The 2009 H1N1 influenza pandemic: a case study of how modeling can assist all stages of vaccine decision-making.

TitleThe 2009 H1N1 influenza pandemic: a case study of how modeling can assist all stages of vaccine decision-making.
Publication TypeJournal Article
Year of Publication2011
AuthorsLee BY, Wiringa AE
JournalHum Vaccin
Volume7
Issue1
Pagination115-9
Date Published2011 Jan 1
ISSN1554-8619
KeywordsDecision Making, Humans, Influenza A Virus, H1N1 Subtype, Influenza Vaccines, Influenza, Human, Models, Statistical, Pandemics
Abstract

During the 2009 H1N1 influenza pandemic nearly every decision associated with new vaccine development and dissemination occurred from the Spring of 2009, when the novel virus first emerged, to the Fall of 2009, when the new vaccines started reaching the thighs, arms and noses of vaccinees. In many ways, 2009 served as a crash course on how mathematical and computational modeling can assist all aspects of vaccine decision-making. Modeling influenced pandemic vaccine decision-making, but not to its fullest potential. The 2009 H1N1 pandemic demonstrated that modeling can help answer questions about new vaccine development, distribution, and administration such as (1) is a vaccine needed, (2) what characteristics should the vaccine have, (3) how should the vaccine be distributed, (4) who should receive the vaccine and in what order and (5) when should vaccination be discontinued? There is no need to wait for another pandemic to enhance the role of modeling, as new vaccine candidates for a variety of infectious diseases are emerging every year. Greater communication between decision makers and modelers can expand the use of modeling in vaccine decision-making to the benefit of all vaccine stakeholders and health around the globe.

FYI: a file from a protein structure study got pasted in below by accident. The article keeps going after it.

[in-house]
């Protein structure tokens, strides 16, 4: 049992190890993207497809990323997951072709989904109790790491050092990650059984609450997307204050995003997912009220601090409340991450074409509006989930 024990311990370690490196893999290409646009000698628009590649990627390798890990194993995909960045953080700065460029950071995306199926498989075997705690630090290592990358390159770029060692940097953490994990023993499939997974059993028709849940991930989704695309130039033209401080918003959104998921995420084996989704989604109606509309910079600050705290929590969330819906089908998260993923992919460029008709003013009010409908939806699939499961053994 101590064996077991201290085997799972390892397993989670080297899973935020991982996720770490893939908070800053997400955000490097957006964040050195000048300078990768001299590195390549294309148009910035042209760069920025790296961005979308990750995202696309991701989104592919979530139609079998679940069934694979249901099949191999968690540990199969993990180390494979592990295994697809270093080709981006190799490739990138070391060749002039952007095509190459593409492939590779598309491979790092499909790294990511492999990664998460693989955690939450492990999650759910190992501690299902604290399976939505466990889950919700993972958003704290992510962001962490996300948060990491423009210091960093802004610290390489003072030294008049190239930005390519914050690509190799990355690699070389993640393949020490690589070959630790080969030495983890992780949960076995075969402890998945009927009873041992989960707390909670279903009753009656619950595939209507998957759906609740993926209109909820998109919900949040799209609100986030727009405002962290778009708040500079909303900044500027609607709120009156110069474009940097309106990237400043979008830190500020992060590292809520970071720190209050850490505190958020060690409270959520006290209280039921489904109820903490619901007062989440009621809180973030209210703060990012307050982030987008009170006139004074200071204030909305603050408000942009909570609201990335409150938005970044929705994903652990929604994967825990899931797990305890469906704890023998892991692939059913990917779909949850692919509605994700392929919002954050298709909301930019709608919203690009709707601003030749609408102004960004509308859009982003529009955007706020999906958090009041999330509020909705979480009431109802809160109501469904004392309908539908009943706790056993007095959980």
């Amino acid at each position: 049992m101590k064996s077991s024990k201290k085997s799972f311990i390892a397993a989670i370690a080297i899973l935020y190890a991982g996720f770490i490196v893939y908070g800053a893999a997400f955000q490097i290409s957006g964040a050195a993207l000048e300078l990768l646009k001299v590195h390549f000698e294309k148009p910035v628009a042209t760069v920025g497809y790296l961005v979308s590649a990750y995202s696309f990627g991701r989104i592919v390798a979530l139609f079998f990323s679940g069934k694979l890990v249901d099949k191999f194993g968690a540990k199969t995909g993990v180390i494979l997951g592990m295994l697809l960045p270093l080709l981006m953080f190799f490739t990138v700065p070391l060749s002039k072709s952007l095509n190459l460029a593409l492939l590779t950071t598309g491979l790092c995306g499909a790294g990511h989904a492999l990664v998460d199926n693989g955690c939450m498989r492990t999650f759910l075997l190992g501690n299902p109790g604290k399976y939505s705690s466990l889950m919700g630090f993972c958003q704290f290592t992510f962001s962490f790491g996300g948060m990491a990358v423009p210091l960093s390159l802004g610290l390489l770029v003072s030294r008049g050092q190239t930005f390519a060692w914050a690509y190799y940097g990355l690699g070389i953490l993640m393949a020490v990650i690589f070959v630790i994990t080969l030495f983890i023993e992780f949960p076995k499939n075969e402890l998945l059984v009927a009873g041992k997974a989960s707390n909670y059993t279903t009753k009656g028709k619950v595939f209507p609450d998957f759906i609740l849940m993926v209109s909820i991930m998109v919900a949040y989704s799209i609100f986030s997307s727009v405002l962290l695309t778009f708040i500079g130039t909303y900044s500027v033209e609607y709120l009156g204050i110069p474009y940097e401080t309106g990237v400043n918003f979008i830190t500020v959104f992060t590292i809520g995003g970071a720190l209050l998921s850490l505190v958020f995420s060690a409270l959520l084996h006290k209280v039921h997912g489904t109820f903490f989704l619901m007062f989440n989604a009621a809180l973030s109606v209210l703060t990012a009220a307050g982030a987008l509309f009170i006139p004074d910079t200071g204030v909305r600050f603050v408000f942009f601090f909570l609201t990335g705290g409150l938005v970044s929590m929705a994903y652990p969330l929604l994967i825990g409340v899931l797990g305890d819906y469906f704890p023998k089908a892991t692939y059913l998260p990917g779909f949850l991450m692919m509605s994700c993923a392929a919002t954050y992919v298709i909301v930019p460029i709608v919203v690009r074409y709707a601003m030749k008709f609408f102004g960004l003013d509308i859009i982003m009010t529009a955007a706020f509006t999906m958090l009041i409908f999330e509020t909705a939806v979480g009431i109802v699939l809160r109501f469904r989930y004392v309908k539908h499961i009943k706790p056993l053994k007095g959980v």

Alternate JournalHum Vaccin
PubMed ID21263227
PubMed Central IDPMC3062245
Grant List1U54GM088491-0109 / GM / NIGMS NIH HHS / United States
U54 GM088491 / GM / NIGMS NIH HHS / United States
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